any more Chinese going into town
To lie sure there are risks to the
planter and all of Chinese retaliation
in making the move, but no greater
than the risks recently incurred by
others in behalf of the country at
The truth is the proposition we
make, so tar from being demagog tic
or one-sided, is a cold-blooded com
promise between the extreme views
of some sugar men who are carried
away with the idea that sugar is not
only" the backbone but all the other
bones big and little of the country,
and those on the other hand who
feeling mad and disgusted would go
to the opposite extreme whenever
the planter's interests are concerned.
The poor fool who wrote the arti
cle signed "Pan" has yet to make
the acquaintance of a demagogue
and when that individual does ap
pear on the scenes with the pathway
paved for him by such abuse as the
writer of that article has indulged
in, it will be with no such compro
mise measures as we urge, but with
a vocabulary of vituperation and of
hot appeal to prejudice against the
planter and every interest of the
planter born of precisely the same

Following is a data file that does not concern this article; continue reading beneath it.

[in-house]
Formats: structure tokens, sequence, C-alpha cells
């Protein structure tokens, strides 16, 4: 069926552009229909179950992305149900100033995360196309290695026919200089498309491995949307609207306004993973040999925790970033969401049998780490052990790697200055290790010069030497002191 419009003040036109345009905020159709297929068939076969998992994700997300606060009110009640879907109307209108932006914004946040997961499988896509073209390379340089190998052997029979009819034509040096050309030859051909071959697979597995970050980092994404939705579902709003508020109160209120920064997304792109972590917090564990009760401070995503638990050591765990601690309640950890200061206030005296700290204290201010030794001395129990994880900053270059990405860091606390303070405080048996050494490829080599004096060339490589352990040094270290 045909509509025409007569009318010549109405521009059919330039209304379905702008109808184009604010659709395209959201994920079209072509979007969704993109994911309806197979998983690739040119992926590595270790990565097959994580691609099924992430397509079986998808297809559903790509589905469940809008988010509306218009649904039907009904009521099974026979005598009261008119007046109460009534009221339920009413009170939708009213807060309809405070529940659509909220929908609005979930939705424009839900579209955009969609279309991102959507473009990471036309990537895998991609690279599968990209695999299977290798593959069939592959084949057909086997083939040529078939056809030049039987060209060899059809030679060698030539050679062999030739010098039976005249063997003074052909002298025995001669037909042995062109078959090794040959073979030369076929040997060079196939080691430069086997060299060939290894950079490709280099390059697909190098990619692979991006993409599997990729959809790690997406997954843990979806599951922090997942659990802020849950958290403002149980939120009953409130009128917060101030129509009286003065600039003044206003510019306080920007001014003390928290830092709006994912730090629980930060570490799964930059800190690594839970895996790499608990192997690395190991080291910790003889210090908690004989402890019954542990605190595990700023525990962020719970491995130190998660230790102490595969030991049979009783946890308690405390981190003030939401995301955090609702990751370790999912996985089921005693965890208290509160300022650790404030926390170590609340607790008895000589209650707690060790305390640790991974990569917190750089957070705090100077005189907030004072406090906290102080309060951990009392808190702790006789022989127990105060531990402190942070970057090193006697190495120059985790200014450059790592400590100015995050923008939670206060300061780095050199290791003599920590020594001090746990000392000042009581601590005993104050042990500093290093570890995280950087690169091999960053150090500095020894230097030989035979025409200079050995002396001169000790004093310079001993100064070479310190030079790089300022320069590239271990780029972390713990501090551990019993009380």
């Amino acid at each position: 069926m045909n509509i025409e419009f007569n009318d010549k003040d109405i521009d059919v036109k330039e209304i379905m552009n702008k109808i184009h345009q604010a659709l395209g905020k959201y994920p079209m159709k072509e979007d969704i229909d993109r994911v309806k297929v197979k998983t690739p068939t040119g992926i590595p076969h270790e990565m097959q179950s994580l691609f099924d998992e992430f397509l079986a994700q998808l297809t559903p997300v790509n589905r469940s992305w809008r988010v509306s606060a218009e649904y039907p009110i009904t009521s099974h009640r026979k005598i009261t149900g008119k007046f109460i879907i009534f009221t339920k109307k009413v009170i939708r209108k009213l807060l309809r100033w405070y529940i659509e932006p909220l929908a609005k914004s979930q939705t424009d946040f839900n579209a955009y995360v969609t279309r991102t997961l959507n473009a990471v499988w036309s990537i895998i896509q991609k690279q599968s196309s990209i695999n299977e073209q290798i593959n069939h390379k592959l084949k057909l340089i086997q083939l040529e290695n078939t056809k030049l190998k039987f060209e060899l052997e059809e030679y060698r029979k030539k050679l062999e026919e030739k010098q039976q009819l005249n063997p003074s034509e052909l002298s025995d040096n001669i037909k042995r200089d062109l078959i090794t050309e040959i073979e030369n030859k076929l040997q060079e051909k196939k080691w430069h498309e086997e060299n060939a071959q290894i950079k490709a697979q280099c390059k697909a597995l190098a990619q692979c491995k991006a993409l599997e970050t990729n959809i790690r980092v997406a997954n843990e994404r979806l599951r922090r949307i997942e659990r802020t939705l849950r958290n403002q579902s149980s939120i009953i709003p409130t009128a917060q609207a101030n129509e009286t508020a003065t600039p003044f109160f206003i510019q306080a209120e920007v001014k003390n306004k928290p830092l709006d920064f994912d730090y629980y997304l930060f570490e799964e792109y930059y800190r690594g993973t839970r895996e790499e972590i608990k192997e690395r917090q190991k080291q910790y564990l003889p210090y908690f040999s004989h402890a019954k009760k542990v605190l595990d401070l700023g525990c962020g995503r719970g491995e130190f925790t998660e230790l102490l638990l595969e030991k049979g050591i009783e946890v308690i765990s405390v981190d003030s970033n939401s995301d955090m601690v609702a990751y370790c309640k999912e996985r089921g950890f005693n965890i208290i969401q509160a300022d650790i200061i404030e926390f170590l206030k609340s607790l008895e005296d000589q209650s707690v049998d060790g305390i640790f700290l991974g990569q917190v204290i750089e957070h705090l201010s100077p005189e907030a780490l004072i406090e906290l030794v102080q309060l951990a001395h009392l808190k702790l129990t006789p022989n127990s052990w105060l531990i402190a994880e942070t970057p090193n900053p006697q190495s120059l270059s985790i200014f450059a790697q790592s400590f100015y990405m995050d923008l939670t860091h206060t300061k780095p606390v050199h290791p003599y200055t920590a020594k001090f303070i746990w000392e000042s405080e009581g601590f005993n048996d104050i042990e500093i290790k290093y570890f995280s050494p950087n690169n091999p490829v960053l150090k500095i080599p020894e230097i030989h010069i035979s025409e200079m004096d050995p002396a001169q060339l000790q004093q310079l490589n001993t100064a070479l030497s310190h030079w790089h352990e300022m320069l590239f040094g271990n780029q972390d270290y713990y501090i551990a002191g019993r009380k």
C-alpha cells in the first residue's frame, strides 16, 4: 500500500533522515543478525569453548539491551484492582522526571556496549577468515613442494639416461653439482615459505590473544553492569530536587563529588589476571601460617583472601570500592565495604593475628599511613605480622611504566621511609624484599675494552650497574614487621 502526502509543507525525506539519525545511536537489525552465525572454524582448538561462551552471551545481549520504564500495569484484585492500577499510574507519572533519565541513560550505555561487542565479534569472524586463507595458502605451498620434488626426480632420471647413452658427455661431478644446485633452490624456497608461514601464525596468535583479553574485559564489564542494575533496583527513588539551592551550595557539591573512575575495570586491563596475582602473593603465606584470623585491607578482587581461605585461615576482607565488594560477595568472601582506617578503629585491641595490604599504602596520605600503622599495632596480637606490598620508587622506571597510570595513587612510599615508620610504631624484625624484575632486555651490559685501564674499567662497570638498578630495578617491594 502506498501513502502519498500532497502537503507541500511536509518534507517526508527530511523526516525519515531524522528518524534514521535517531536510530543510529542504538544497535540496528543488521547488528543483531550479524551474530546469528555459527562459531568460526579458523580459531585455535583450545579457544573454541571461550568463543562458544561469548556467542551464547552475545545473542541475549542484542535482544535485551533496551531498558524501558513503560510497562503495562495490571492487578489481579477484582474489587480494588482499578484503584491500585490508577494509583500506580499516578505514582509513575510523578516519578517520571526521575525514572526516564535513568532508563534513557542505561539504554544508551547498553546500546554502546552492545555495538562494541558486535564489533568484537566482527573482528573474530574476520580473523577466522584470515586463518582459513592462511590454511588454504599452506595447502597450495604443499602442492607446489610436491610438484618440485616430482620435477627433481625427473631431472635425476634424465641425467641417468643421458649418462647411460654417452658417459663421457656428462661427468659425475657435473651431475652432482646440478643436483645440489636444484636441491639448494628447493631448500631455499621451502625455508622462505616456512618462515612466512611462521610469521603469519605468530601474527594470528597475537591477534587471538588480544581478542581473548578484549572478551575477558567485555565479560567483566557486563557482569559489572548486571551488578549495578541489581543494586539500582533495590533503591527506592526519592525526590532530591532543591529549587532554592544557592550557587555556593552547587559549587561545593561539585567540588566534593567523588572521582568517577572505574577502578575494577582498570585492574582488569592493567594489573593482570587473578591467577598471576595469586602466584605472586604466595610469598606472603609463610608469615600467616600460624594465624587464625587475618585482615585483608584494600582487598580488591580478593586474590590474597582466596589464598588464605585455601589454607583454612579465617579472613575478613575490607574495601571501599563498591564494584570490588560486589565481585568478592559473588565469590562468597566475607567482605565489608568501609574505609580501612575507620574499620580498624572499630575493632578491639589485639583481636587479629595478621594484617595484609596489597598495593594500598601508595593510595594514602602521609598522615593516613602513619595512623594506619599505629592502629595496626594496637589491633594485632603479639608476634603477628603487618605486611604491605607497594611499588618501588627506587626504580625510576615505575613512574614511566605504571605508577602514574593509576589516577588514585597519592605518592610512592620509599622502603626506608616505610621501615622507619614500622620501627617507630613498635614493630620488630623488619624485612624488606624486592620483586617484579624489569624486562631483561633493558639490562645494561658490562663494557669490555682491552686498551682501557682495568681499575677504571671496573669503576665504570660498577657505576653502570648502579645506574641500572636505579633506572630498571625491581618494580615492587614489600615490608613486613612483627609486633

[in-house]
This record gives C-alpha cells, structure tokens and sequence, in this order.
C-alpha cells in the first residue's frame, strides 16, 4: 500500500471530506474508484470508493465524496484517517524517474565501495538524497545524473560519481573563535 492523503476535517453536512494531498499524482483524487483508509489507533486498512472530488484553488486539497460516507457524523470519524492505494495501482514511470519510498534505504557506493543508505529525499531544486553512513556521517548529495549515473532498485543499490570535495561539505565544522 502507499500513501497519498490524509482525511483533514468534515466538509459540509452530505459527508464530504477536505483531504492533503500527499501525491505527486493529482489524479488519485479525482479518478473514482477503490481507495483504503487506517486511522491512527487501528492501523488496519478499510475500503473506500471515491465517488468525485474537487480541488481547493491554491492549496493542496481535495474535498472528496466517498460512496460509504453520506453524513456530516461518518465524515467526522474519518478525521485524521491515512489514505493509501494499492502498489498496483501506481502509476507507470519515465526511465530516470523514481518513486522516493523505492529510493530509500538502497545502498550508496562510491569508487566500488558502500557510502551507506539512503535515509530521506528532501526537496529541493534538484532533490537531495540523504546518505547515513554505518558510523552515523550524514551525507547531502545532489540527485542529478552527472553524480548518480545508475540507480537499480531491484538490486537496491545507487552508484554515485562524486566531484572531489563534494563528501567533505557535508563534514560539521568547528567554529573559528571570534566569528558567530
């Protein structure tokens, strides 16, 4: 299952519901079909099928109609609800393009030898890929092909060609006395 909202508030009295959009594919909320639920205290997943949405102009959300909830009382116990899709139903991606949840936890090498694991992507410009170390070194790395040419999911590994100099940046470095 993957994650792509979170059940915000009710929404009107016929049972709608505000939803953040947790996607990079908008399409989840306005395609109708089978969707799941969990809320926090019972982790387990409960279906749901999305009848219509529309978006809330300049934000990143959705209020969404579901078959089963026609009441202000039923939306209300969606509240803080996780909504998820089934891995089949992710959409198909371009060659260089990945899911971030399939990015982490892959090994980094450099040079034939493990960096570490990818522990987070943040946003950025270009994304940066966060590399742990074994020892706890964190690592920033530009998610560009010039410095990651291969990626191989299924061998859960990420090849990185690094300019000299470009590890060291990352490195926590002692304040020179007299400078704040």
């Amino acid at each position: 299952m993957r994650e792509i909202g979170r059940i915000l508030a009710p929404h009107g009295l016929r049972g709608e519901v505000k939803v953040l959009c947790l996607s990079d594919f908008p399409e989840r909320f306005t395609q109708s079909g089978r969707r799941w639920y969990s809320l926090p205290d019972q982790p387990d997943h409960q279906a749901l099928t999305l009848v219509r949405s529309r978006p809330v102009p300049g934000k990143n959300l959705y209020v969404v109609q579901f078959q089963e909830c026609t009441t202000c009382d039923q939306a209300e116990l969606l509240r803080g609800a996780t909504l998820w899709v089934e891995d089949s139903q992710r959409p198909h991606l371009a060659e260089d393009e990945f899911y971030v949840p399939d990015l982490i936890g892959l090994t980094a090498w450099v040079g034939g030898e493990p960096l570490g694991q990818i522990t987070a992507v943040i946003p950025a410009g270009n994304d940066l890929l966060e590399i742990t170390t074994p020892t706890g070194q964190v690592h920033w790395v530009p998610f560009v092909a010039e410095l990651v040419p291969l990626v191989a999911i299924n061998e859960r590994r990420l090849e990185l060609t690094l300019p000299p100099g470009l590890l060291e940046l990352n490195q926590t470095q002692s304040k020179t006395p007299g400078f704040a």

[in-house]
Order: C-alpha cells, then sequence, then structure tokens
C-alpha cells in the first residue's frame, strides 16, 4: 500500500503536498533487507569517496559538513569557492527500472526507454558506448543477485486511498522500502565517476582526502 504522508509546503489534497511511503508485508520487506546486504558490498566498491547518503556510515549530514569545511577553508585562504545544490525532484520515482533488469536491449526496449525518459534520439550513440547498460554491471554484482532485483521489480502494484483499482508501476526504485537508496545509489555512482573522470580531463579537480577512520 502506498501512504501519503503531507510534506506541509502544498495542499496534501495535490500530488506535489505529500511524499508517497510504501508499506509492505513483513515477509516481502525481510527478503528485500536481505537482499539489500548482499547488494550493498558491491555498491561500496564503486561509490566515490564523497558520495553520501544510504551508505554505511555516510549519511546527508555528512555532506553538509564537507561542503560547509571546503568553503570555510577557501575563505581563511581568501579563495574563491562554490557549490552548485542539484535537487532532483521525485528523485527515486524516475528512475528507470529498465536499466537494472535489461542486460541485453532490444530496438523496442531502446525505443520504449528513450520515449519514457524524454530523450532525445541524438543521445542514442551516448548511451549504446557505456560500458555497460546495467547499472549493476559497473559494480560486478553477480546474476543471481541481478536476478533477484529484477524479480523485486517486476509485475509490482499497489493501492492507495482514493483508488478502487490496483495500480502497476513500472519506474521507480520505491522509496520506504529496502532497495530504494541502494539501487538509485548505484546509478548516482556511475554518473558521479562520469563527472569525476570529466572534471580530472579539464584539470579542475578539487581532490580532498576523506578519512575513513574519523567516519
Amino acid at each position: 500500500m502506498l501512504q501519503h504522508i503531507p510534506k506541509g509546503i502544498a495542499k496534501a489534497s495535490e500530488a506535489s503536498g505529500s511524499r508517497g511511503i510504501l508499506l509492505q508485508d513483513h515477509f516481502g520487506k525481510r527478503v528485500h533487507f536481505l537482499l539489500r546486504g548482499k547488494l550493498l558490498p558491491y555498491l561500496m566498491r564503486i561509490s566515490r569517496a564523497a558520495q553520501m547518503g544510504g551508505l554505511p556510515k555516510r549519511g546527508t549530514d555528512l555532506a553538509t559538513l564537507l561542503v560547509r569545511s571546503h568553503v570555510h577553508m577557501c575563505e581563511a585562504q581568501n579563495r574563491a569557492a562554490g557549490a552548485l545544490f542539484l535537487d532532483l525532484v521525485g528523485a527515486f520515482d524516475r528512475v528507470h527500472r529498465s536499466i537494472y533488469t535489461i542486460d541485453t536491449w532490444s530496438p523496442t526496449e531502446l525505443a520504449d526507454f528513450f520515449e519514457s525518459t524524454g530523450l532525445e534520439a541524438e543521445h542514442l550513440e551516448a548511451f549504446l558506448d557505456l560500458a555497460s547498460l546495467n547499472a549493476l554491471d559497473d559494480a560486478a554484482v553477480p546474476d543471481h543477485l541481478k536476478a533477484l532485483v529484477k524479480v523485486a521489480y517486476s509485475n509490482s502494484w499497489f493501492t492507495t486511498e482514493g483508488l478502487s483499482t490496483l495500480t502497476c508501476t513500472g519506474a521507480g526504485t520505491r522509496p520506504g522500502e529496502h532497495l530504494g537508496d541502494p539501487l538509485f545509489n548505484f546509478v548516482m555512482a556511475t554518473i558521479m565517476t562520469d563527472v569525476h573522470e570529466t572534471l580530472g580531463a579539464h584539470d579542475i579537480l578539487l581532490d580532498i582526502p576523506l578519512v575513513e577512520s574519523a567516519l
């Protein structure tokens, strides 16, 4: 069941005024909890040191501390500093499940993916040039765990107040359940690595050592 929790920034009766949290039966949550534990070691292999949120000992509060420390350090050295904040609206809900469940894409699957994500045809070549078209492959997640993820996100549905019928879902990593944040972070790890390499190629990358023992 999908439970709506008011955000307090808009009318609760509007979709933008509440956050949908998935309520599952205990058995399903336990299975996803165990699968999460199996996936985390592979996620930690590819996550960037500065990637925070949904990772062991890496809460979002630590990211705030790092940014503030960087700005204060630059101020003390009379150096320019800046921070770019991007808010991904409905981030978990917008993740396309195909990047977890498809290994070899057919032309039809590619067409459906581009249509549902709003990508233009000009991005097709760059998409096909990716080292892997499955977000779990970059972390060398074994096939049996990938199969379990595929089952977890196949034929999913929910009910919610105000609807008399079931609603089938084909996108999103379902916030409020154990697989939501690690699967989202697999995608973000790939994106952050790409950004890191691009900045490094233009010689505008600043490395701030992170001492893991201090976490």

malice and demagoguic spirit which
actuated Mr. "Pau" in characteriz
ing men like Robctt Lishman, John
Emmeluth, John Phillips and others
as "sandlotters" and "non-producers."
The insistence of even the Adver
tiser to treat the present agitation
as a movement against the planting
interests, actuated by personal hos
tility to them and not as a simple
act of self-defense by men who are
being decimated anil jammed to the
wail, is just the thing which is fast
driving the whole movement off of
its original basis of compromise and
return to unity, into an irreconcilable
conflict at the polls.
One is astonished at the utter
blindness and disregard of human
nature and human passions, which
lead many to believe that if we sup
press any agitation and do nothing,
an appeal on the eve of the election
for unity is going to keep this town,
and afterwards the legislature to
gether. Such a position justifies
the adage that "whom the gods plan
to destroy they first make mad." I
think with Mr. Oleson that even a
concession on the Chinese question
may be insullicicnt to unite us, but
if tiiat will not nothing will.
There is little hope, however, of
a reasonable settlement oven at the
eleventh hour, and the pressure of
elections upon us, where one faction
will not support the movement be
cause it is a private scheme to oust
the Ministry, an opposing faction
because it is a scheme to save them ;
and where the planter following in
sist on considering the whole move
ment ns a peisonal assault on their
iulerests, while the other side con
sider It a compromise with the plant
er where no compromise is right or
safe, and where such an asi ns
"Pan" crowns tho confusion and
adds fuel to the llame with dema
goguic abuse from the planter's
side of men who, sore, disappointed,
and anxious for the future, are only
too apt to light upon such talk as a
justification for excessive measures
at the polls,
This confession of menace to